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Belisle v. Belisle

Supreme Court of Wisconsin
Apr 27, 1965
134 N.W.2d 491 (Wis. 1965)


March 29, 1965 —

April 27, 1965.

APPEAL from an order of the county court of Polk county: CHARLES D. MADSEN, Judge. Affirmed.

For the appellant there was a brief and oral argument by Charles R. Ellefsen of Hudson.

For the respondent there was a brief by Doar Knowles of New Richmond, and oral argument by W. T. Doar.

Appellant, Patricia Leske, nee Berry, and respondent, Donald Belisle, were married May 3, 1958. She was then sixteen years old. On April 16, 1959, she was granted an uncontested divorce by the Polk county court on the grounds of cruel and inhuman treatment and was given custody of Daniel, the minor son of the parties who was born November 7, 1958.

Appellant then married Richard Hopkins but the record does not disclose the date of this marriage. A daughter, Laurie Ann, was born November 29, 1959. In March of 1961 appellant stabbed Hopkins with a knife during a domestic quarrel and was arrested. Alleging that appellant was incarcerated and that Hopkins was hospitalized, Donald Belisle's mother, Marian, applied to the Polk county court custody of Daniel on March 22d. After a hearing on April 20th, at which no testimony was taken, control was awarded to Mrs. Belisle by the court's order dated July 17th.

Appellant was placed on probation for the criminal offense. On December 11th she was found in contempt of court for refusing to turn Daniel over to Mrs. Belisle. The child was then delivered to Mrs. Belisle. Appellant and Hopkins were subsequently divorced in St. Croix county and appellant received custody of their daughter.

A hearing was held on July 24, 1963, on an order to show cause brought by appellant to have custody of Daniel returned to her. After considering testimony, the court refused to alter custody. Appellant married William Leske on August 10th.

On February 27, 1964, a hearing was held on a second order to show cause brought to have the custody of Daniel changed to appellant. Appellant appeals from an order of June 10th denying her application.

Further facts will be stated in the opinion.

Three issues are raised on this appeal. They are:

1. Since no testimony was taken at the hearing on April 20, 1961, was there error in entering the order of July 17, 1961, in which custody was transferred from the appellant to the paternal grandmother?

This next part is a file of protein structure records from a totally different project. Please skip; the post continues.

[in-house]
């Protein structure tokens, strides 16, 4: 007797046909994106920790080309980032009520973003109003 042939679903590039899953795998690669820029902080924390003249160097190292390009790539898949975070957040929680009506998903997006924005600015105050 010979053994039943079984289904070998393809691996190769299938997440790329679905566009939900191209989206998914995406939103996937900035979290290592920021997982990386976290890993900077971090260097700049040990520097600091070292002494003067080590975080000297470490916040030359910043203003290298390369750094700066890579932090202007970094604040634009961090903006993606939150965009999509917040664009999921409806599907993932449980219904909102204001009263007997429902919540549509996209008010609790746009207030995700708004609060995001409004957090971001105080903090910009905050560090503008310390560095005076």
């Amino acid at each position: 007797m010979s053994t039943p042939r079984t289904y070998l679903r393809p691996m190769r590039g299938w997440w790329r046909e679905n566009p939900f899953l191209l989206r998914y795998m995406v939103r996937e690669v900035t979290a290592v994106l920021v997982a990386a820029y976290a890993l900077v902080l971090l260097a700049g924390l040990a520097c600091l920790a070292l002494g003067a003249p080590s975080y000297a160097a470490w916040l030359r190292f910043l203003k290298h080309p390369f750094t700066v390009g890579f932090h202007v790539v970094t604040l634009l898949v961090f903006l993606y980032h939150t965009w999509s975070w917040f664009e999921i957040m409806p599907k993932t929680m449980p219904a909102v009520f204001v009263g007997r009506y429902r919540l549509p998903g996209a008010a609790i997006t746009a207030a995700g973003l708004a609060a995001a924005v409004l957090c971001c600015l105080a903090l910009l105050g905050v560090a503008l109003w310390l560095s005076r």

2. Was it error following the 1963 and 1964 custody hearings to continue custody in the paternal grandmother without a specific finding that appellant "was unfit?"

3. Is the trial court's decision of May 14, 1964, against the great weight and clear preponderance of the evidence?

Appellant's attack on the July 17, 1961, order amounts to an appeal from that order and must fail since the time appeal has clearly lapsed. Even assuming the appeal to be timely, the question of whether the lack of a record is fatal to the validity of the order is rendered moot because proper records were made of the two subsequent hearings on the same issue.

Seelandt v. Seelandt (1964), 24 Wis.2d 73, 128 N.W.2d 66.

Appellant contends that it was error for the trial court, after the 1963 and 1964 hearings, to continue custody in someone other than a parent without a finding that appellant was unfit, pursuant to sec. 247.24, Stats. The decision of the court after the original custody hearing in 1961 was that "the temperment [sic] of the Mother is such that the Court feels that she is not a good person to have the custody of this child." At the contempt hearing later in 1961, the judge specifically stated that, "This court is of the opinion [that appellant's] . . . home is a unfit home." After the hearing on July 24, 1963, the judge stated that "When this matter was up before the court nearly two years ago the court made a finding that neither the plaintiff or the defendant was the proper person to have custody of the child . . . ." The judge added that no testimony was introduced which "would warrant changing the custody." In its decision after the latest hearing the court opined that appellant was "still emotionally unstable." So while the trial court did not expressly find appellant "unfit" in its decision relating to the order involved on this appeal, a review of all proceedings in this case leaves no doubt that this is what was meant. At any rate, this court has held that a finding of "an emotional disturbance of a parent which makes it harmful to the welfare of a minor child to continue custody in such parent" is tantamount to a finding of unfitness within the meaning of sec. 247.24, Stats.

See also Bohn v. Bohn (1962), 16 Wis.2d 258, 114 N.W.2d 423.